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DD7 reading comprehension needs help?

(10 Posts)
lexcat Thu 17-Jul-08 09:05:05

Just had her report and was surprised to see she only got a 2a for reading thoough she was prediced to get a 3. Was told by teacher her reading is easily level 3 but the comprehension is very bad which meant she was marked down.
We had the problem of going from an avid reader to almost stopping reading for pleasure about easter time. I have worked on this and she is reading again for pleasure but not the way she use too.
Hoping to work on the comprehension in the hoilday as I don't want it to hold her back in y3 as I have aready been told she should stick to shorter easier books. She has just discovered longer books and that's how she got back into reading. The short book where boring her.

Sassafrass Thu 17-Jul-08 16:01:42

Try reading books together and discuss the story and the characters. Ask her to predict what might happen as well as talking about why something happened, why someone did something or said something. What I find most pupils find most difficult is talking about why the author chose certain phrases or words, so that might be worth working on as well.

lexcat Thu 17-Jul-08 17:48:22

We are reading books together but teacher is telling me she should be reading in her head more and that's when the comprehension goes out the window.
I don't see their is a problem with what she reads to me but when they are tested they read in their heads and that's when it goes out the window.

southeastastra Thu 17-Jul-08 17:58:11

why are you worrying it's a good grade, worry when you get grades like my ds

lexcat Thu 17-Jul-08 18:12:57

I worry because it the one thing about school literacy she really loved's, then lost interest. She is just getting the interest back and don't want her to lose it because she gets held back or even put back a level were the books hold no interest for her.

tortoiseSHELL Thu 17-Jul-08 18:48:31

I guess that illustrates the point that reading isn't just a question of knowing what the words say, it's understanding both the meaning of the sentence, and the meaning of the page within the context of the book.

If I were you, then over the holidays, go to the library, find some lovely books that she will really enjoy, get her to read a chapter, and then either tell you what happened, or get her to draw a picture illustrating the chapter.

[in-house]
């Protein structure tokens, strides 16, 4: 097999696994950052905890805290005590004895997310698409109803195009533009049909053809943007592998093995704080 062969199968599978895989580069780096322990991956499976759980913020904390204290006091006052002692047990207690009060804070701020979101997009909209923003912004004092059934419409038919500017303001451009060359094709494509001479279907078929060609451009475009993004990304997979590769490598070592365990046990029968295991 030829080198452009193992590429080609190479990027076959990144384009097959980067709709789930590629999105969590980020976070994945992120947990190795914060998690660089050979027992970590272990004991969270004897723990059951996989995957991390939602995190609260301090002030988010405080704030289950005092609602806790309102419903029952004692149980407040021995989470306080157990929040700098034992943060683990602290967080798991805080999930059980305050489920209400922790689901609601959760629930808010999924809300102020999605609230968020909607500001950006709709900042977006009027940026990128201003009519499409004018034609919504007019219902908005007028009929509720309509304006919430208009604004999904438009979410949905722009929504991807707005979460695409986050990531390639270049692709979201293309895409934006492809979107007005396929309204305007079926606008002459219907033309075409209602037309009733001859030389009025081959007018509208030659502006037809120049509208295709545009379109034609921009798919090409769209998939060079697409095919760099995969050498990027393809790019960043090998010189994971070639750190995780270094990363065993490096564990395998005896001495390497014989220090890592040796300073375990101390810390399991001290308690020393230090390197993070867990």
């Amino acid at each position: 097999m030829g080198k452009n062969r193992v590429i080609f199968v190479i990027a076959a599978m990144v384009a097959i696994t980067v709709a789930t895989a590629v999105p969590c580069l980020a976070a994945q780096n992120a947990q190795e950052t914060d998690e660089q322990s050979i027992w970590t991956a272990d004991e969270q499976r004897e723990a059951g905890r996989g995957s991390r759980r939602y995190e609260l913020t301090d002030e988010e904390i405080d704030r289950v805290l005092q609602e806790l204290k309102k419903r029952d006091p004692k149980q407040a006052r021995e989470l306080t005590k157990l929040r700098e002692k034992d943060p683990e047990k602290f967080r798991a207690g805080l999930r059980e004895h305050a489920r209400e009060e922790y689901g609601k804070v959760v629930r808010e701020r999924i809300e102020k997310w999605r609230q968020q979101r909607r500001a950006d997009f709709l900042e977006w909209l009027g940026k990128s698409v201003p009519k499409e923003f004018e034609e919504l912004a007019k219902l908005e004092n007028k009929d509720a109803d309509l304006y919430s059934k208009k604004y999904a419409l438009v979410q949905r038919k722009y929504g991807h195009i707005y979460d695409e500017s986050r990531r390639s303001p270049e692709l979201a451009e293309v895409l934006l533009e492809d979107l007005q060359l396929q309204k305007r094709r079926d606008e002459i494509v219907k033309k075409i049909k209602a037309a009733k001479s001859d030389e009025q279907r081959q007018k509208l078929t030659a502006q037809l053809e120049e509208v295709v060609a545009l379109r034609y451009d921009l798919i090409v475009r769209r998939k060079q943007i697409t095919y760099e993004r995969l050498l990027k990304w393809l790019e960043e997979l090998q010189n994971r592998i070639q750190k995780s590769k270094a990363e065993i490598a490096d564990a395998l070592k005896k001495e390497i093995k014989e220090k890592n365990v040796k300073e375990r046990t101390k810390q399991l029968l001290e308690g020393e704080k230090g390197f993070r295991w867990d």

Sassafrass Thu 17-Jul-08 19:16:59

If you read the book yourself first, then when she reads it, she can read it quietly to herself and you can still discuss it together.

Or,

help her find really enjoyable books to read over the summer with no pressure what so ever on reading comprehension. Perhaps she just needs to improve her silent reading skills first and then comprehension will follow. Libraries often have special scemes in the summer to encourage reading. Enjoying books is definately the most important.

WedgiesMum Thu 17-Jul-08 22:28:53

But 2a is a good grade. I don't understand your problem about this. 2b is average for this age and 2a is above average so my guess would be that she is near the top of her class - the reading sat is a comprehension exercise and 2a is in no way 'very bad' it is in fact very good.

Please don't make her work at comprehension during the holidays thinking that she is bad at it she isn't, her results show this.

kid Thu 17-Jul-08 22:32:22

I think its a good grade too.
When they leave Y2, the average grade is a 2B, so the fact that she got a 2A shows she is above the expected level.

My DD is just about to leave Y4 and she got a 2B. I have been advised to listen to her read and ask questions as we go along. It can be a long book, but we should still discuss what she has read as we go along to help her understand what she read. DD was recently identified as having dyslexia so at least I can now understand why she finds it difficult. It has been a very frustrating 2 years to get to this point.

RusselBrussel Thu 17-Jul-08 22:35:08

Let her read the books she wants to read. Then at night, when she is in bed, you read it.
Then, very informally, over the next few days, discuss the book with her.
Don't ask her: 'who is the main character and why did he...' but make it like a discussion: 'I think the main character did this but I am not sure why, what do you think?'
The above has worked wonders on my ds (age 8) who until 2 terms ago was on Early Literacy Support and was not a happy reader. He now happily tackles and discusses Harry Potter or any of the Horrible Science series, and his literacy has improved so much he has moved into the middle set for it! smile

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